I looked into this recently and found that some are and some aren’t. For the ones that are, I saw a few places that said 60% was the minimum alcohol concentration necessary to be effective.
More info from here:
…but it is possible that we have a somewhat false sense of security if we assume that alcohol-based cleansers will rid our hands of viruses.
It is true that some viruses are readily inactivated by alcohol; however, some are not. Viruses consist of nucleic acid (either RNA or DNA) surrounded by a capsid (protein shell). Some viruses have an additional external layer or wrapping known as an envelope. The envelope is created from a piece of phospholipid membrane that comes from the infected host cell during the “budding” process when viral particles leave the infected cell. Enveloped viruses are referred to as lipophilic viruses, because of their lipid envelope, while nonenveloped viruses are referred to as non-lipophilic viruses.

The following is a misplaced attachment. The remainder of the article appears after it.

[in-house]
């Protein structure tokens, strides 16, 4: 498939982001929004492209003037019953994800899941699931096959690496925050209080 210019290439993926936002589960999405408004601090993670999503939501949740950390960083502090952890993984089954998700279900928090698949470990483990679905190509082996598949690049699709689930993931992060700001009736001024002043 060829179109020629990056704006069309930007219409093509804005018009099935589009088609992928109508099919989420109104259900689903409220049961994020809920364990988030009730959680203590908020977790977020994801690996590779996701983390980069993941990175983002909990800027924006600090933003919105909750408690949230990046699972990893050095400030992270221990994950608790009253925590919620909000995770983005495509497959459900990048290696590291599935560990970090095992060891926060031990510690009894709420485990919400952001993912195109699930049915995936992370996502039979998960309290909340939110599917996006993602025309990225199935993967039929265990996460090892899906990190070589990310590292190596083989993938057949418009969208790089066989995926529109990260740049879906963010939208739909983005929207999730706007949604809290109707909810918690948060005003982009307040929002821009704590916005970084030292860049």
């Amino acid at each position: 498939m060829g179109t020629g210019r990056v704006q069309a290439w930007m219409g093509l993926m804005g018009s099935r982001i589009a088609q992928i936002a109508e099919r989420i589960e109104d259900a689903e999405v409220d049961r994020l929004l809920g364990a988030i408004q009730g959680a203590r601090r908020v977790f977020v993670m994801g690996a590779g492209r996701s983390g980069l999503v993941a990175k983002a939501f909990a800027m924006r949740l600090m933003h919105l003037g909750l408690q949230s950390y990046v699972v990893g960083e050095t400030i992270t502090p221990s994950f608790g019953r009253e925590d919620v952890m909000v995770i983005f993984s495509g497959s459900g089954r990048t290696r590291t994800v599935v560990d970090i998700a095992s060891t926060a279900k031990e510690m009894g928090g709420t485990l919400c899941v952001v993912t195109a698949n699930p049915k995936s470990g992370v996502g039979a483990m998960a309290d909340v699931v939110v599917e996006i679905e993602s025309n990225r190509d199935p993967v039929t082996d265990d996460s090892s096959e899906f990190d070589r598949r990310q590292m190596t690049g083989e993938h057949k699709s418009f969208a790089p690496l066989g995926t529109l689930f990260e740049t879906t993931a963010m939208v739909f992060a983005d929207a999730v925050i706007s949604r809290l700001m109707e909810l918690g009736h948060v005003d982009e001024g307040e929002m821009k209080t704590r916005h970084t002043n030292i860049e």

Generally, enveloped (lipophilic) viruses are susceptible to alcohol: Herpes simplex virus (HSV), human immunodeficiency virus (HIV), influenza virus (Flu), respiratory syncytial virus (RSV), vaccinia virus, Hepatitis B and C viruses are considered susceptible to alcohols.
However, certain nonenveloped (nonlipophilic) viruses such as hepatitis A and enteroviruses, which are both responsible for viral gastrointestinal infections. Depending on the alcohol concentration of the hand-cleanser and time of exposure to the alcohol, hepatitis A and other nonlipophilic viruses may not be eliminated.